Recent extinction rates far exceed the rates of extinction in the fossil record. Extinction rates based on known extinctions of birds, mammals and amphibians over the past 100 years indicates that current extinction rates are 50 to 500 times higher than extinction rates in the fossil record. If Possibly Extinct species are included, this increases to 100 to 1,000 times natural (background) extinction rates. This is an extremely conservative estimate, as it does not account for undocumented extinctions. Although the estimates vary greatly, it appears that current extinction rates are at least two to four orders of magnitude above background rates.

Extinctions are becoming increasingly common on continents. While the vast majority of extinctions since 1500 AD have occurred on oceanic islands, continental extinctions are now as common as island extinctions. An assessment of recent extinctions indicates that roughly 50% of extinctions over the past 20 years occurred on continents. This trend is consistent with the fact that most terrestrial threatened species are continental.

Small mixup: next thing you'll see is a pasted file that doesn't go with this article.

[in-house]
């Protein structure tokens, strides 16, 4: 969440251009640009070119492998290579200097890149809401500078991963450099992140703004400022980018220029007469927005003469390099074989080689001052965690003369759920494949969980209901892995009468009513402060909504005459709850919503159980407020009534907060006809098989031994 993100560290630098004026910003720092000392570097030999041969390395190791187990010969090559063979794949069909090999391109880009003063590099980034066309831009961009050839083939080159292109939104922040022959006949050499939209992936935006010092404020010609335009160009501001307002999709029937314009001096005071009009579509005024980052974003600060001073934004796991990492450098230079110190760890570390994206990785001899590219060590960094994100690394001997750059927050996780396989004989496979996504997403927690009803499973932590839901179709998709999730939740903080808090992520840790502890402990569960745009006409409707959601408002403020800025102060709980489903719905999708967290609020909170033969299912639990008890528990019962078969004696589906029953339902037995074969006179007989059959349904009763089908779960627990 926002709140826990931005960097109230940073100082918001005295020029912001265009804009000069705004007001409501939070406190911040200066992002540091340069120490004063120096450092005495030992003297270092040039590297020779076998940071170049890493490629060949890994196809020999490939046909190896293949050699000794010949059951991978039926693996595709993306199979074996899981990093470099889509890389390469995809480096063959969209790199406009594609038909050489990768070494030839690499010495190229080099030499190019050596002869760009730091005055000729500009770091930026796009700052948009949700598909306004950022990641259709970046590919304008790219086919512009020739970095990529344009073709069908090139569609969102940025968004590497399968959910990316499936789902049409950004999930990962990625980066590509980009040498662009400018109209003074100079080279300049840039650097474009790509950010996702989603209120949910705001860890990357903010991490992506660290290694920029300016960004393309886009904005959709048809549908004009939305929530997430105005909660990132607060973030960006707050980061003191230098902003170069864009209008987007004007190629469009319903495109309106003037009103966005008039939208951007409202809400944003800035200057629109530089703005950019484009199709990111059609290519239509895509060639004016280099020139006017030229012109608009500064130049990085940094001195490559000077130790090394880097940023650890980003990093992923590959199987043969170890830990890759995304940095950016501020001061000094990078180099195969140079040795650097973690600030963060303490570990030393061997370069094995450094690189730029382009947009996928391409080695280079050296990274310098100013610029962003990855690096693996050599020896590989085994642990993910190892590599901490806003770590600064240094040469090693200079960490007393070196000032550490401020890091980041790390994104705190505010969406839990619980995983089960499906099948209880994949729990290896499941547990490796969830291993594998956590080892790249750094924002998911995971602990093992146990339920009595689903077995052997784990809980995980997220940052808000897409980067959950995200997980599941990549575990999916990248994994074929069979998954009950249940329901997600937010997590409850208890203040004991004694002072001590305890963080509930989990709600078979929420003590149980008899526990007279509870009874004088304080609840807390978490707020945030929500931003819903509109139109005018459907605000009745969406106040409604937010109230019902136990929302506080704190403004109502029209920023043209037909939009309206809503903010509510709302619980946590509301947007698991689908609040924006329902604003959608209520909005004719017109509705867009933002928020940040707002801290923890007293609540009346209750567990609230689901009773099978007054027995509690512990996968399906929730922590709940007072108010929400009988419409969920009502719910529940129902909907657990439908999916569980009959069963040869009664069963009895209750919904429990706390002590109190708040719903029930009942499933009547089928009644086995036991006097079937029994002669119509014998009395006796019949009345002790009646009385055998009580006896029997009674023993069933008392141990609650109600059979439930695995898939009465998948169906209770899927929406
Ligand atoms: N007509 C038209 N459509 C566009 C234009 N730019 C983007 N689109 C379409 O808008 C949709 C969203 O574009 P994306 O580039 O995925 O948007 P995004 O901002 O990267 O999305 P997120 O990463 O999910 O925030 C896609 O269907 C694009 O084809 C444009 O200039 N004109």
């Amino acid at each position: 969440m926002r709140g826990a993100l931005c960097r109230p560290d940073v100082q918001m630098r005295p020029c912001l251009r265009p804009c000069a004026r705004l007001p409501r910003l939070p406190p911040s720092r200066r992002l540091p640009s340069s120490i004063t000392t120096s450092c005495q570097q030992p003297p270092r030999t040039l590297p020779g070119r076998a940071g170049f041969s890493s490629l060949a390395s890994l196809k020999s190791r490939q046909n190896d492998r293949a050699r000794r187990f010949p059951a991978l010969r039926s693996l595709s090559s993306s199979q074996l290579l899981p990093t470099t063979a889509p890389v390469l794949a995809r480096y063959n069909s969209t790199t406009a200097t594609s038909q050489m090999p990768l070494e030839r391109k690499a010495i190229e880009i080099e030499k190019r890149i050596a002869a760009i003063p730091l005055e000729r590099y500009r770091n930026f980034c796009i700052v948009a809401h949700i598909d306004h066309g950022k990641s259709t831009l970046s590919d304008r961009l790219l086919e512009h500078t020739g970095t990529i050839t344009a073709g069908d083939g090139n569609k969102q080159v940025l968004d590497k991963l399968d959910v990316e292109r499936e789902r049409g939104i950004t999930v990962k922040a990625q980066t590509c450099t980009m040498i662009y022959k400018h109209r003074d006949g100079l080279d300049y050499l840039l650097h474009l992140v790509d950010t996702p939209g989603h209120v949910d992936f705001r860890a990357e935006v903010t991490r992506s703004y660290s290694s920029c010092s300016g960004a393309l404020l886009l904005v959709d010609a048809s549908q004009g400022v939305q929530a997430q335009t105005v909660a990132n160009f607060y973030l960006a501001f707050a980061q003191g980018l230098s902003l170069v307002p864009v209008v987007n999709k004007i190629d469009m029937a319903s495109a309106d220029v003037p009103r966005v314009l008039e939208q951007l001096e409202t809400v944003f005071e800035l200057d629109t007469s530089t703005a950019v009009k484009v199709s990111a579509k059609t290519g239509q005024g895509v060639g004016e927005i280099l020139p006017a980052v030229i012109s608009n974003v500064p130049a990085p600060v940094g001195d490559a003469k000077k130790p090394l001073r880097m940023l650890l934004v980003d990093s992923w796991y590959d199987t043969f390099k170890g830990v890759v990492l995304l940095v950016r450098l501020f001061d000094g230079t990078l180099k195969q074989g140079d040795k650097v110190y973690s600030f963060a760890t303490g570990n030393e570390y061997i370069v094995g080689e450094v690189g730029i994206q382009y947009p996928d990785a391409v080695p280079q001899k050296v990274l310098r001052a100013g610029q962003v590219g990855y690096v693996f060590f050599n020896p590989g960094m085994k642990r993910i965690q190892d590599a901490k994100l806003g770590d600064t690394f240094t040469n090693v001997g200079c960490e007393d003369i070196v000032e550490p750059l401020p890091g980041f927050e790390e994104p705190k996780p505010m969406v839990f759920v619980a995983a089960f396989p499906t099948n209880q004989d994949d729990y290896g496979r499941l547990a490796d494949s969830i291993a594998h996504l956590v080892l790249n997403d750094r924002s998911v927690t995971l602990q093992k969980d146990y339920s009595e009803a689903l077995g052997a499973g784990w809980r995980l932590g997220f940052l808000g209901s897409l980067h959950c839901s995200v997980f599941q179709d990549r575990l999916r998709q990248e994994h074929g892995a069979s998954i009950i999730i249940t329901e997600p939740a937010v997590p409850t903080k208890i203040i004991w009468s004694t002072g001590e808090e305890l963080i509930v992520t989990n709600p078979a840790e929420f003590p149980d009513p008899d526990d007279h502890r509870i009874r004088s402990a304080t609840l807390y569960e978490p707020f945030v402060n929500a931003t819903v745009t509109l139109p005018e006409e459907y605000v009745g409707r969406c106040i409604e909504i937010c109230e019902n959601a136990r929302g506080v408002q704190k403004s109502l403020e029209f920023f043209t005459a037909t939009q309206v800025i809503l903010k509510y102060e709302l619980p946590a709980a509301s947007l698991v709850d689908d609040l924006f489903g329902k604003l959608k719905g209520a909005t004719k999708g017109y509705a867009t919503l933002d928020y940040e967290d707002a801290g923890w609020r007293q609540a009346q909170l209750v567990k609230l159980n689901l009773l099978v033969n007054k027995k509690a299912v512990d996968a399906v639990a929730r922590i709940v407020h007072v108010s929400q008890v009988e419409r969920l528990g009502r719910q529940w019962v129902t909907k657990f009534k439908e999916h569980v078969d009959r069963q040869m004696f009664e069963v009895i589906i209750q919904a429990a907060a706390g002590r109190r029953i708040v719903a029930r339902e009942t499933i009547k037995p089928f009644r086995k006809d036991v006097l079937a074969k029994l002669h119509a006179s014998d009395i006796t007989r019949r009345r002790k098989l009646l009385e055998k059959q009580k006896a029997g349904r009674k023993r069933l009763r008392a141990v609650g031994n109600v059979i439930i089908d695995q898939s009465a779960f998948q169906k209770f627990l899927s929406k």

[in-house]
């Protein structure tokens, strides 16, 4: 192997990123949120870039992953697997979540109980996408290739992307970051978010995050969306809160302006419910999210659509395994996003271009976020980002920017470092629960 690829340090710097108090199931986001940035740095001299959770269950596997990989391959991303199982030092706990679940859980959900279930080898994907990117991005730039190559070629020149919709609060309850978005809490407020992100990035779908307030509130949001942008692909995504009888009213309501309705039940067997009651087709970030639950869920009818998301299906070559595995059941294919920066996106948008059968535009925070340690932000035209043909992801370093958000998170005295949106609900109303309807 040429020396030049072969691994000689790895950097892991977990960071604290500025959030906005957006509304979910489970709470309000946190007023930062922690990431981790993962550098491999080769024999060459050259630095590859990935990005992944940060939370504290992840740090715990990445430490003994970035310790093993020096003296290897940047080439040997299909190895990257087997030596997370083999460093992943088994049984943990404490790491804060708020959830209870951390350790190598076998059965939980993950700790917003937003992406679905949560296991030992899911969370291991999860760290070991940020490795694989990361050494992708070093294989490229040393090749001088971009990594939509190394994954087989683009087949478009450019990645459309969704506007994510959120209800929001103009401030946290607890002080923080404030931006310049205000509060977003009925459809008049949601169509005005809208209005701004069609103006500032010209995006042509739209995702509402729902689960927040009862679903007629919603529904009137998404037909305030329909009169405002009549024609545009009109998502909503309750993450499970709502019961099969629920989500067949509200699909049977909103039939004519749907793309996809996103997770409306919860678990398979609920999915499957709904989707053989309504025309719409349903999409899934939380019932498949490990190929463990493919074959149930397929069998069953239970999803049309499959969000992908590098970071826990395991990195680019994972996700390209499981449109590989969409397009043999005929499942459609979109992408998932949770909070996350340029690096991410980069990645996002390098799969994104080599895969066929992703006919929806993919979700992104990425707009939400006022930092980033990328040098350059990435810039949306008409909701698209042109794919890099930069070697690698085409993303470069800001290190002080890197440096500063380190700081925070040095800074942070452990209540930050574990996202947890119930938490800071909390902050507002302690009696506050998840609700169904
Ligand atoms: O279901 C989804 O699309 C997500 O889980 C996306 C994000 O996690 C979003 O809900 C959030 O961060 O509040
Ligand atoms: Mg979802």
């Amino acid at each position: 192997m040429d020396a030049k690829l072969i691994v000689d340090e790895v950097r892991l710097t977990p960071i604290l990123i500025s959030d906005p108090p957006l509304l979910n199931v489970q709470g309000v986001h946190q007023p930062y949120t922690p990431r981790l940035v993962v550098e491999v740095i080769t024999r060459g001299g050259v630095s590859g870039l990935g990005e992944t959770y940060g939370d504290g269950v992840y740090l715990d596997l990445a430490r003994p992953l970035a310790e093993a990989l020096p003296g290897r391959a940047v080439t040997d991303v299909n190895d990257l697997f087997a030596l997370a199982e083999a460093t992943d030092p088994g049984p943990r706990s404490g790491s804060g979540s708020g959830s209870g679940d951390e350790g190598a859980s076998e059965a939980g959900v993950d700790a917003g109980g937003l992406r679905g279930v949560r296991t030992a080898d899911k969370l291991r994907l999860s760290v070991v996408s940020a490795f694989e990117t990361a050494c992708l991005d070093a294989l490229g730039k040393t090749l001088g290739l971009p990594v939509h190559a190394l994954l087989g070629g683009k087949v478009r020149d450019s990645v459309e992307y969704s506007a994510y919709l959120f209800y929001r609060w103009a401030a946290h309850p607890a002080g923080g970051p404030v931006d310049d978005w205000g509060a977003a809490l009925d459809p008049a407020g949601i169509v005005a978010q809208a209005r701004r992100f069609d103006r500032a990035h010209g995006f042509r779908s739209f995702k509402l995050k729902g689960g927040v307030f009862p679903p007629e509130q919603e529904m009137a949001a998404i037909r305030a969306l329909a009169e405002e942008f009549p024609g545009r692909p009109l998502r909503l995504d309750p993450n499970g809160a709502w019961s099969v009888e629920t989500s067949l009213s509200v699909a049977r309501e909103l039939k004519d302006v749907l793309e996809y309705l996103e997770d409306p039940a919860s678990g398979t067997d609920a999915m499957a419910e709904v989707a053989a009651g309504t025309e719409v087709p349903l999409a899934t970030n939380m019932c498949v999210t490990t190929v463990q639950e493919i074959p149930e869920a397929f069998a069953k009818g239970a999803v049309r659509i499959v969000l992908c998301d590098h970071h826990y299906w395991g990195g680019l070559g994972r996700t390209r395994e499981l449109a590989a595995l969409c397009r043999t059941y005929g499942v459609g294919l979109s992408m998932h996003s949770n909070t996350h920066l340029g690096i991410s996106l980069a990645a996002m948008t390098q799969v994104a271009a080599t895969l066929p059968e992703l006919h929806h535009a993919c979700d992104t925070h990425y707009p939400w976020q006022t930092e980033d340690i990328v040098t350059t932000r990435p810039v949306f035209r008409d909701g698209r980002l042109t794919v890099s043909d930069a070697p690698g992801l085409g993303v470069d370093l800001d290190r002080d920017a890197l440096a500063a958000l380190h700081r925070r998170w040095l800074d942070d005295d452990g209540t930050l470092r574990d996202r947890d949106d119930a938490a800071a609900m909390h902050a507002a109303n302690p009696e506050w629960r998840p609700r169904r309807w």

The Red List Indices show that the status of birds and amphibians continues to deteriorate. The Red List Indices (RLIs) are an important new development, which measures trends in extinction risk by comparing the conservation status of specific groups over time. For birds the RLI demonstrates that their status has deteriorated steadily since 1988, which was the year that birds were first completely assessed. A preliminary assessment of amphibians demonstrates similar rates of decline since 1980. However, amphibian species closest to extinction have shown a much steeper rate of decline in status.

The limited information available for other taxonomic groups indicates that declines may be widespread. Population trends are available for 260 Cycads (Cycadopsida, 288 species in total), and of these, 79.6% (207 species) are declining, 20.4% (53 species) are stable and none are considered to be increasing.